Doom-mongers avert your eyes ... the UK’s jobless rate has fallen.
Those who predicted nought but calamity in the face of a Brexit vote will take little pleasure in being told this good job news.
And make no mistake, the fact that it has plummeted to its lowest rate for 10 years is remarkable.
Couple this with The Office for National Statistics also revealing that wages grew by 2.6% and the Remoaners may find themselves looking elsewhere to locate the Four Horsemen of the Apocalypse.
They may, of course, try looking closer to home. Tempering this national good news, it is disappointing to learn that between October and December of last year, the unemployment rate here in the North East went up by 11,000, resulting in a jobless rate of seven per cent – the highest in the UK.
Still, more than 31.8 million adults are in a job in the UK – 300,000 more than a year ago – after a quarterly rise of 37,000, while unemployment fell by 7,000 to just under 1.6 million.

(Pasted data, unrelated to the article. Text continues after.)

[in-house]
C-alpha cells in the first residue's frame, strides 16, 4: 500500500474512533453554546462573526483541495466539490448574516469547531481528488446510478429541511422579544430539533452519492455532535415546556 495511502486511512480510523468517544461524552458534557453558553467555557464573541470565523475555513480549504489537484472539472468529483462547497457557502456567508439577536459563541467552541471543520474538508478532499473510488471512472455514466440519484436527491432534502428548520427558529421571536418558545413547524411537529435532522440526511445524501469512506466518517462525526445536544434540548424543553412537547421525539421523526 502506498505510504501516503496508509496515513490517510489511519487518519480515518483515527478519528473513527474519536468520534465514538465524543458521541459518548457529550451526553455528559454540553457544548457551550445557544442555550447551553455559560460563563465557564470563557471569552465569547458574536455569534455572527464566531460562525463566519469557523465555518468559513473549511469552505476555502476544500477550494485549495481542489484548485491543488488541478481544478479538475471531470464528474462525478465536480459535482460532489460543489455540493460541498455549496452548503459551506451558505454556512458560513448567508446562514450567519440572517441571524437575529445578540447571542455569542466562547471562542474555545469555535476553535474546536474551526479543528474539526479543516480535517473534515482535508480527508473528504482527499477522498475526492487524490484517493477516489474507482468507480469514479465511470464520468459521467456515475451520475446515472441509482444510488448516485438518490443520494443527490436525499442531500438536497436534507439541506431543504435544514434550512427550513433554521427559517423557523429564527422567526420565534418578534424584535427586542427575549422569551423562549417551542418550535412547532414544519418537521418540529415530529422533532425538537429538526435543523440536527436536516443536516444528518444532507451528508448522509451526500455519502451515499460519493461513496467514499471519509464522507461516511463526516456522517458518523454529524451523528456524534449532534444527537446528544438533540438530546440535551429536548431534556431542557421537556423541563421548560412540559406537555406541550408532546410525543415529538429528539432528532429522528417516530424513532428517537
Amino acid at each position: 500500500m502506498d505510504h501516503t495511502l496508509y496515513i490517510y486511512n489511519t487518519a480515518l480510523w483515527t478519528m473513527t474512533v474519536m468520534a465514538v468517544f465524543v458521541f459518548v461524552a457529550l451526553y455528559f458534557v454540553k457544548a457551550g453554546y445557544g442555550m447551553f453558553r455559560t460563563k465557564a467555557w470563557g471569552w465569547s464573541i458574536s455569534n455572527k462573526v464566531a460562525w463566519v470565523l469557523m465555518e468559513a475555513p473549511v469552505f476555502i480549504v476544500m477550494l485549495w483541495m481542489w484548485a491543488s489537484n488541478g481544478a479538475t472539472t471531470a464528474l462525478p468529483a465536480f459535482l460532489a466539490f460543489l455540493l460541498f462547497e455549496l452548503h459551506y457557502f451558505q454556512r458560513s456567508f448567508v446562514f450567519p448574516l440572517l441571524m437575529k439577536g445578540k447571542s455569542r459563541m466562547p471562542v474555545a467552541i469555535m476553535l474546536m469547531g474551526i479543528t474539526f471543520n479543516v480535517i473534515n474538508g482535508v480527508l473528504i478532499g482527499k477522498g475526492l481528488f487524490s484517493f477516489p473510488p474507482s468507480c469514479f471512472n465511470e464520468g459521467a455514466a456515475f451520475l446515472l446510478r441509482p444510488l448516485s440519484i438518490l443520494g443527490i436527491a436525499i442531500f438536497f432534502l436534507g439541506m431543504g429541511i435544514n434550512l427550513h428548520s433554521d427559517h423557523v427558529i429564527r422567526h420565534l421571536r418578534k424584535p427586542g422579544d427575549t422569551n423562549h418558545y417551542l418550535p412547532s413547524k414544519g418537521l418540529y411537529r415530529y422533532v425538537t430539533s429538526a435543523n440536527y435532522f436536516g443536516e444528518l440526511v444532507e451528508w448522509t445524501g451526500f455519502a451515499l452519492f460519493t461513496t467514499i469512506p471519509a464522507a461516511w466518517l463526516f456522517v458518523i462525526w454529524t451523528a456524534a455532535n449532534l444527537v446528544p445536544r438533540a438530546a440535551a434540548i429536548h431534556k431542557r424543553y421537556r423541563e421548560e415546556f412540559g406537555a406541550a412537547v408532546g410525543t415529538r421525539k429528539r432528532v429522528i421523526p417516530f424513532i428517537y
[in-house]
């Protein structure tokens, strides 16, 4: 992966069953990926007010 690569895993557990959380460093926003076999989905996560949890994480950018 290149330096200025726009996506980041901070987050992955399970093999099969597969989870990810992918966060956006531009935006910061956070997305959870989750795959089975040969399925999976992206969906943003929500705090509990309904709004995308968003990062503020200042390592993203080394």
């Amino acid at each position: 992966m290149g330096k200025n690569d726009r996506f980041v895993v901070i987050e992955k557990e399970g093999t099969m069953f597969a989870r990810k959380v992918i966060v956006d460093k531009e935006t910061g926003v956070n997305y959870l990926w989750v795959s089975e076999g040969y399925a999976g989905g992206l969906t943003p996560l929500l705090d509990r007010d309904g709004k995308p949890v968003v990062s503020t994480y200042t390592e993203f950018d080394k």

That figure is the lowest since the start of 2006, giving a jobless rate of 4.8%, one of the lowest in Europe.
ONS senior statistician David Freeman said: “Continued moderate growth in employment has led to a new high in the total employment rate, while the rate for women has reached 70% for the first time on record.
“Overall, the labour market appears to be edging towards full capacity.”
But such optimism needs to be tempered by the recent regional increases in those seeking work, including our own.
The figures are encouraging, but should serve as another reminder to the powers-that-be that much more needs to be done to achieve parity for the North East as far as work opportunities are concerned.